Appeal from the Order of the Unemployment Compensation Board of Review in case of In re: Claim of Orville E. Steadwell, No. B-192538.
Orville E. Steadwell, petitioner, for himself.
Richard Faux, Associate Counsel, with him, Richard L. Cole, Jr., Chief Counsel, for respondent.
President Judge Crumlish, Jr., and Judges Williams, Jr., and Barbieri, sitting as a panel of three. Opinion by Judge Williams, Jr.
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Orville E. Steadwell (claimant) appeals from the decision of the Unemployment Compensation Board of Review that he is ineligible for unemployment compensation benefits pursuant to Section 402(e) of the Unemployment Compensation Law.*fn1 The Board
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denied benefits on the ground that the claimant, a child-care worker at a residence for delinquent boys, breached employer rules and engaged in unprofessional behavior by having women in unauthorized areas in the residence, by attempting to use residents of the school to procure for him sexual favors from their relatives, and by promising favorable treatment for a school resident in exchange for sexual favors from the resident's mother.
The claimant does not base his appeal on a challenge to the merits of the Board's decision. Rather, he asserts that the referee abused his discretion and denied him due process of law in refusing to grant a continuance of the hearing. He contends that denial of a continuance deprived him of the opportunity to testify on his own behalf. He requests that we vacate the decision and order of the Board, and remand this case for a new hearing.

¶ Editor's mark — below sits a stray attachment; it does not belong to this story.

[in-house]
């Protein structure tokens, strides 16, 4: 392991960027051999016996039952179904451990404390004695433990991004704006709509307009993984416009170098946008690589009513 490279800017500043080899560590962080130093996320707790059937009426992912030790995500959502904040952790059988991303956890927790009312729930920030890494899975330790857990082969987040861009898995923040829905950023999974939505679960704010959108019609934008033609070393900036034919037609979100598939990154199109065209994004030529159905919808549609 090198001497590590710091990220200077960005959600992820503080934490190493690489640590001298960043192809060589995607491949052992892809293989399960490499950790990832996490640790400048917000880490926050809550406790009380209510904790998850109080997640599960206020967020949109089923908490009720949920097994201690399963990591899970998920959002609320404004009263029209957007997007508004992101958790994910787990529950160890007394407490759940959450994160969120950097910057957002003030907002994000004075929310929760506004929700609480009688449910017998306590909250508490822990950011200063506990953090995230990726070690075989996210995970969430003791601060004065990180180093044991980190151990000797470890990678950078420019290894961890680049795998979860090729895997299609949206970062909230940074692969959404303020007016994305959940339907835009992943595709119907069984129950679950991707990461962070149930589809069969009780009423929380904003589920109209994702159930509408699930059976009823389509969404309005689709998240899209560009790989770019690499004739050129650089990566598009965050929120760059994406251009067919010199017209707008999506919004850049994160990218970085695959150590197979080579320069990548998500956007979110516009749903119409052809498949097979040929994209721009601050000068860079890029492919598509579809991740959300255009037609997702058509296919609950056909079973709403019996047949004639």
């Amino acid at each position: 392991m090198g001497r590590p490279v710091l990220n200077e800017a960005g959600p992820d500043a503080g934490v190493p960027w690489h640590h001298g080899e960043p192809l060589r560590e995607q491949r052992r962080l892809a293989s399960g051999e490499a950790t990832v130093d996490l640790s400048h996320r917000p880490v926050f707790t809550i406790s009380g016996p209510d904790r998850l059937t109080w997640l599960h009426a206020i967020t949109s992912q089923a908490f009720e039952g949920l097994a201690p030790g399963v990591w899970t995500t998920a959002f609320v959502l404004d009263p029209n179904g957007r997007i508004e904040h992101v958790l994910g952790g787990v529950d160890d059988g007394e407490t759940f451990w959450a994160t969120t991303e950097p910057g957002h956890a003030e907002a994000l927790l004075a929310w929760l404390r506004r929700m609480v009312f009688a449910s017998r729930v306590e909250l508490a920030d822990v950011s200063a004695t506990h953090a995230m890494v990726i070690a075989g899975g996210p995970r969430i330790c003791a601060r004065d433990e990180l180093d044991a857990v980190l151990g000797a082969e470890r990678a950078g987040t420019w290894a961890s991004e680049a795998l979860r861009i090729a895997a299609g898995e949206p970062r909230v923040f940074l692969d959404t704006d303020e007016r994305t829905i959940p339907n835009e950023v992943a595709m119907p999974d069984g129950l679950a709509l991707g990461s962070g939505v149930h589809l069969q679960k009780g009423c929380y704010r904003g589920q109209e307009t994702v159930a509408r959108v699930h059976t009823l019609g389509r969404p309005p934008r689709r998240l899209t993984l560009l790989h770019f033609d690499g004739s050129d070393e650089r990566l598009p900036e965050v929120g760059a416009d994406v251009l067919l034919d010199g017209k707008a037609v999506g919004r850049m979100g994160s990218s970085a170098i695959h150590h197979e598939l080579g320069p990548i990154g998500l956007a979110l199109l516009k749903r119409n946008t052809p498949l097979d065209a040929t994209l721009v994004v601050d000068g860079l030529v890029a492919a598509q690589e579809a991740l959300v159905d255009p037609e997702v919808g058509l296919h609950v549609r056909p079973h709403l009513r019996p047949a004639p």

Because the claimant challenges the adequacy of the hearing process, we must set forth the rather lengthy procedural history of this case. The claimant applied for benefits on July 6, 1980. By a decision dated September 3, 1980, the Office of Employment Security approved the application and began issuing benefits to the claimant. The employer, St. Gabriel's Hall System, filed a timely appeal; and a hearing before an unemployment compensation referee was scheduled for October 22, 1980. On the hearing date, several witnesses appeared on behalf of the employer; the claimant appeared with counsel. The referee was unable to complete the testimony on that date, and continued the case for further hearing.
The hearing was reconvened on November 17, 1980. On that occasion, the employer was represented by counsel. The claimant and his counsel arrived late for
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the hearing, allegedly because counsel was engaged in court on another case. The claimant's counsel demanded that the hearing start anew on the ground that testimony was taken prior to his arrival. The referee denied the request, but played back the audio tape of the hearing so that the claimant's counsel could adequately pose objections and cross-examine the employer's witnesses. The employer completed its case, at which point, the claimant's counsel sought a ...